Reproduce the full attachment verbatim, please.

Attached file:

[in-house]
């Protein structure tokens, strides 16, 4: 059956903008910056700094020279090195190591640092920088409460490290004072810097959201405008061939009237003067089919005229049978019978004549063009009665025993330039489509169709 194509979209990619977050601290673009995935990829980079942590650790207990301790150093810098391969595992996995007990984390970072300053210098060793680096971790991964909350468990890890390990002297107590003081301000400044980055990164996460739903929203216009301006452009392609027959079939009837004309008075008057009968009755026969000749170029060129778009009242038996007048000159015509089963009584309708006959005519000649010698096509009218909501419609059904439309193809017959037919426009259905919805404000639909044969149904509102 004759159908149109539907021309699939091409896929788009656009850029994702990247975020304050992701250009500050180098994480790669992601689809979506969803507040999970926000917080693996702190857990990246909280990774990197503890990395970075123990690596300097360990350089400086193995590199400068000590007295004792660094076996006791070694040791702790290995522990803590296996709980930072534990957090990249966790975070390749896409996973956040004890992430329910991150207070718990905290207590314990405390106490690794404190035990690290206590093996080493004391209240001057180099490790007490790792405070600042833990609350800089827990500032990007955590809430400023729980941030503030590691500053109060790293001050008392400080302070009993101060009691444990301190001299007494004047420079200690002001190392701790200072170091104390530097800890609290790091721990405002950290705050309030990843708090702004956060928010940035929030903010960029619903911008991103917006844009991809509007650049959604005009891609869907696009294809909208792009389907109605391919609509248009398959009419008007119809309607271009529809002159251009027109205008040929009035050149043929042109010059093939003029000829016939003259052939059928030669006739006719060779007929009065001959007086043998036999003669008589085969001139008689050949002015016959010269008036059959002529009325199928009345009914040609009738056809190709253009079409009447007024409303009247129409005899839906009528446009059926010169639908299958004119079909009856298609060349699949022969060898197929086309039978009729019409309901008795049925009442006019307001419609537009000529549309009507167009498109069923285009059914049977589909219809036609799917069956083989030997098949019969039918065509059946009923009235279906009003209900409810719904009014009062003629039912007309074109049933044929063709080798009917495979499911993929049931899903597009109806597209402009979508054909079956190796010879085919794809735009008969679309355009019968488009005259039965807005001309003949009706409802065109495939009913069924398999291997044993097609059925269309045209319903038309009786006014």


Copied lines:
[in-house]
């Protein structure tokens, strides 16, 4: 059956903008910056700094020279090195190591640092920088409460490290004072810097959201405008061939009237003067089919005229049978019978004549063009009665025993330039489509169709 194509979209990619977050601290673009995935990829980079942590650790207990301790150093810098391969595992996995007990984390970072300053210098060793680096971790991964909350468990890890390990002297107590003081301000400044980055990164996460739903929203216009301006452009392609027959079939009837004309008075008057009968009755026969000749170029060129778009009242038996007048000159015509089963009584309708006959005519000649010698096509009218909501419609059904439309193809017959037919426009259905919805404000639909044969149904509102 004759159908149109539907021309699939091409896929788009656009850029994702990247975020304050992701250009500050180098994480790669992601689809979506969803507040999970926000917080693996702190857990990246909280990774990197503890990395970075123990690596300097360990350089400086193995590199400068000590007295004792660094076996006791070694040791702790290995522990803590296996709980930072534990957090990249966790975070390749896409996973956040004890992430329910991150207070718990905290207590314990405390106490690794404190035990690290206590093996080493004391209240001057180099490790007490790792405070600042833990609350800089827990500032990007955590809430400023729980941030503030590691500053109060790293001050008392400080302070009993101060009691444990301190001299007494004047420079200690002001190392701790200072170091104390530097800890609290790091721990405002950290705050309030990843708090702004956060928010940035929030903010960029619903911008991103917006844009991809509007650049959604005009891609869907696009294809909208792009389907109605391919609509248009398959009419008007119809309607271009529809002159251009027109205008040929009035050149043929042109010059093939003029000829016939003259052939059928030669006739006719060779007929009065001959007086043998036999003669008589085969001139008689050949002015016959010269008036059959002529009325199928009345009914040609009738056809190709253009079409009447007024409303009247129409005899839906009528446009059926010169639908299958004119079909009856298609060349699949022969060898197929086309039978009729019409309901008795049925009442006019307001419609537009000529549309009507167009498109069923285009059914049977589909219809036609799917069956083989030997098949019969039918065509059946009923009235279906009003209900409810719904009014009062003629039912007309074109049933044929063709080798009917495979499911993929049931899903597009109806597209402009979508054909079956190796010879085919794809735009008969679309355009019968488009005259039965807005001309003949009706409802065109495939009913069924398999291997044993097609059925269309045209319903038309009786006014």